Pain is undoubtedly part of the tattooing process
For many it is essential, since being willing to endure the pain to have a work of art permanently on your skin shows your commitment to your decision. Not getting a tattoo for fear of pain can be a sign of not being sure you really want to do it. However, for others it is preferable to avoid pain altogether, and they use numbing creams such as topical anesthesia.
But, is this type of cream recommended?
First, let's talk a little about the reason for the pain. To make a tattoo, the tattoo artist injects ink into the middle layer of your skin (dermis) with a machine or by hand (handpoke technique), and this naturally causes a sensation that can range from slight discomfort to real pain.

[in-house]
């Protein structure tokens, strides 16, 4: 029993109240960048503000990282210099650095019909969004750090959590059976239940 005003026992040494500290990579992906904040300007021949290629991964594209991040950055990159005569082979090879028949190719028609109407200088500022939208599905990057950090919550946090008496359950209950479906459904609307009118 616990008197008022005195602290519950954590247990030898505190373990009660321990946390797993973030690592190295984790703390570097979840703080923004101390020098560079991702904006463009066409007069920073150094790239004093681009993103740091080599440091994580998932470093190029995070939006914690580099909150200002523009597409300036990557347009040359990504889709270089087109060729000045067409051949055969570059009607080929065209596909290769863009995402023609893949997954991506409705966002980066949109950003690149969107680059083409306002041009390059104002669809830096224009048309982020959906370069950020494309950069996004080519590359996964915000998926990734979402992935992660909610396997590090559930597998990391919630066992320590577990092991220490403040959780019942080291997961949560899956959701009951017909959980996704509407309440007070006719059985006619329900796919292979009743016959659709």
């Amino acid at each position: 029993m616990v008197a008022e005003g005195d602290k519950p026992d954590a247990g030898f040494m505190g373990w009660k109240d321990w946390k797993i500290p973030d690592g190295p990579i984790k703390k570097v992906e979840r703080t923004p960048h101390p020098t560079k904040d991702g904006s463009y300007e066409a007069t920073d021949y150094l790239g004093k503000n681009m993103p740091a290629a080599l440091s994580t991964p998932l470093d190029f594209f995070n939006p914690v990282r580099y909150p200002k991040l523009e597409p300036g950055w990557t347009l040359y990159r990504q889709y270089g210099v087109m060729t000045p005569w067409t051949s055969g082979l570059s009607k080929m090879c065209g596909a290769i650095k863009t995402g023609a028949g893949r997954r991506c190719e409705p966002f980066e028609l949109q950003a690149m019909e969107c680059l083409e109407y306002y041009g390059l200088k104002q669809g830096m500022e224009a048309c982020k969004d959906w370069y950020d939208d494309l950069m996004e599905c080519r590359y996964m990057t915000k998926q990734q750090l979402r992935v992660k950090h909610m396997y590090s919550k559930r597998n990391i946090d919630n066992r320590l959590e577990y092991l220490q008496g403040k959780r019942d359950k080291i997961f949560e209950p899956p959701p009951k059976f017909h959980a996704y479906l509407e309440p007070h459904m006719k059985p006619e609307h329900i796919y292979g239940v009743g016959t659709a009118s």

But, why is it not recommended to get a tattoo during pregnancy?
Although it is safe to get a tattoo with a professional in a good studio, this process always has its risks. Even more at a time of as many changes as pregnancy is. First, many inks contain heavy metals that can cause an allergic reaction. Even if you already have other tattoos and have never had this problem, the hormonal change that a pregnant woman experiences can mean that her body reacts differently to the same materials. It is worth noting that black ink is the least allergenic, and red ink is the most allergenic.
But beyond the obvious, why do tattoos hurt? And why do pain levels change?